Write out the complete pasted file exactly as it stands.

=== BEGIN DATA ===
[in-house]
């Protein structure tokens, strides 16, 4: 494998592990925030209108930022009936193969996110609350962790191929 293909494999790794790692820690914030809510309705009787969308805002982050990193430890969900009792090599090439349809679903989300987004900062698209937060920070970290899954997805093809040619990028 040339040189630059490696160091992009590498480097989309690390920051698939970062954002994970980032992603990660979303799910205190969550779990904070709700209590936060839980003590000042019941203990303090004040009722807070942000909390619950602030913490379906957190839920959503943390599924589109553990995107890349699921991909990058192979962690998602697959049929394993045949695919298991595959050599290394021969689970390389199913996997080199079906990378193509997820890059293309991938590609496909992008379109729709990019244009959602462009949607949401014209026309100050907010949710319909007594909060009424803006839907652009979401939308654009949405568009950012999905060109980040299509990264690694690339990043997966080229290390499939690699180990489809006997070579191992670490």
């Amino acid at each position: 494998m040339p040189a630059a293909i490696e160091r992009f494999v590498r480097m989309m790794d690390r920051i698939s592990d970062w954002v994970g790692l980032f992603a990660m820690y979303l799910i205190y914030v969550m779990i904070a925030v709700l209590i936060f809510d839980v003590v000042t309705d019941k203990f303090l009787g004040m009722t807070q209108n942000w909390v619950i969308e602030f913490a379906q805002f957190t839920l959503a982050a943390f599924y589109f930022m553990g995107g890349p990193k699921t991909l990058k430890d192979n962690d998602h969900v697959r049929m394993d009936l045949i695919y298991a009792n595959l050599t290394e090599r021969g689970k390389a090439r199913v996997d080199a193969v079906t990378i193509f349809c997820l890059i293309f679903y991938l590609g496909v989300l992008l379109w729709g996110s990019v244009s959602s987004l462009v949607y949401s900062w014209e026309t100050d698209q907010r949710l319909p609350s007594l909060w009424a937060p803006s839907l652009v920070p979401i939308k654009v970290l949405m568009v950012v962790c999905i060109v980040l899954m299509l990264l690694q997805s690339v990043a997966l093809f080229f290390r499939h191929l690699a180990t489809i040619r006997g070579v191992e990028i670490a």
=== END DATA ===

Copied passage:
[in-house]
């Protein structure tokens, strides 16, 4: 494998592990925030209108930022009936193969996110609350962790191929 293909494999790794790692820690914030809510309705009787969308805002982050990193430890969900009792090599090439349809679903989300987004900062698209937060920070970290899954997805093809040619990028 040339040189630059490696160091992009590498480097989309690390920051698939970062954002994970980032992603990660979303799910205190969550779990904070709700209590936060839980003590000042019941203990303090004040009722807070942000909390619950602030913490379906957190839920959503943390599924589109553990995107890349699921991909990058192979962690998602697959049929394993045949695919298991595959050599290394021969689970390389199913996997080199079906990378193509997820890059293309991938590609496909992008379109729709990019244009959602462009949607949401014209026309100050907010949710319909007594909060009424803006839907652009979401939308654009949405568009950012999905060109980040299509990264690694690339990043997966080229290390499939690699180990489809006997070579191992670490």
């Amino acid at each position: 494998m040339p040189a630059a293909i490696e160091r992009f494999v590498r480097m989309m790794d690390r920051i698939s592990d970062w954002v994970g790692l980032f992603a990660m820690y979303l799910i205190y914030v969550m779990i904070a925030v709700l209590i936060f809510d839980v003590v000042t309705d019941k203990f303090l009787g004040m009722t807070q209108n942000w909390v619950i969308e602030f913490a379906q805002f957190t839920l959503a982050a943390f599924y589109f930022m553990g995107g890349p990193k699921t991909l990058k430890d192979n962690d998602h969900v697959r049929m394993d009936l045949i695919y298991a009792n595959l050599t290394e090599r021969g689970k390389a090439r199913v996997d080199a193969v079906t990378i193509f349809c997820l890059i293309f679903y991938l590609g496909v989300l992008l379109w729709g996110s990019v244009s959602s987004l462009v949607y949401s900062w014209e026309t100050d698209q907010r949710l319909p609350s007594l909060w009424a937060p803006s839907l652009v920070p979401i939308k654009v970290l949405m568009v950012v962790c999905i060109v980040l899954m299509l990264l690694q997805s690339v990043a997966l093809f080229f290390r499939h191929l690699a180990t489809i040619r006997g070579v191992e990028i670490a």